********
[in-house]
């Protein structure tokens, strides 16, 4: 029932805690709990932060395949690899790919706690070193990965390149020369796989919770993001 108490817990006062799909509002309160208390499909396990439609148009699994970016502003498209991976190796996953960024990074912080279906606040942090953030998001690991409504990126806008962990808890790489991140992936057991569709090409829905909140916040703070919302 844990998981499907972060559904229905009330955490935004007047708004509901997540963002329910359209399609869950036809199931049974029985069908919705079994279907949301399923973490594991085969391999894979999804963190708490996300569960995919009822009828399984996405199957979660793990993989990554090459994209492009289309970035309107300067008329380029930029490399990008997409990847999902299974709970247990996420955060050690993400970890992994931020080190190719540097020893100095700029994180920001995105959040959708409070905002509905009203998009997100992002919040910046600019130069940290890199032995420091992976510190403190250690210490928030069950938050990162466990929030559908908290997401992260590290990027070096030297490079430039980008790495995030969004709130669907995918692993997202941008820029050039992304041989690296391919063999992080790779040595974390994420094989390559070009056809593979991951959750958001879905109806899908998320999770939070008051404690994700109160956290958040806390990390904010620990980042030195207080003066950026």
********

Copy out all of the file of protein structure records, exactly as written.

[in-house]
């Protein structure tokens, strides 16, 4: 029932805690709990932060395949690899790919706690070193990965390149020369796989919770993001 108490817990006062799909509002309160208390499909396990439609148009699994970016502003498209991976190796996953960024990074912080279906606040942090953030998001690991409504990126806008962990808890790489991140992936057991569709090409829905909140916040703070919302 844990998981499907972060559904229905009330955490935004007047708004509901997540963002329910359209399609869950036809199931049974029985069908919705079994279907949301399923973490594991085969391999894979999804963190708490996300569960995919009822009828399984996405199957979660793990993989990554090459994209492009289309970035309107300067008329380029930029490399990008997409990847999902299974709970247990996420955060050690993400970890992994931020080190190719540097020893100095700029994180920001995105959040959708409070905002509905009203998009997100992002919040910046600019130069940290890199032995420091992976510190403190250690210490928030069950938050990162466990929030559908908290997401992260590290990027070096030297490079430039980008790495995030969004709130669907995918692993997202941008820029050039992304041989690296391919063999992080790779040595974390994420094989390559070009056809593979991951959750958001879905109806899908998320999770939070008051404690994700109160956290958040806390990390904010620990980042030195207080003066950026």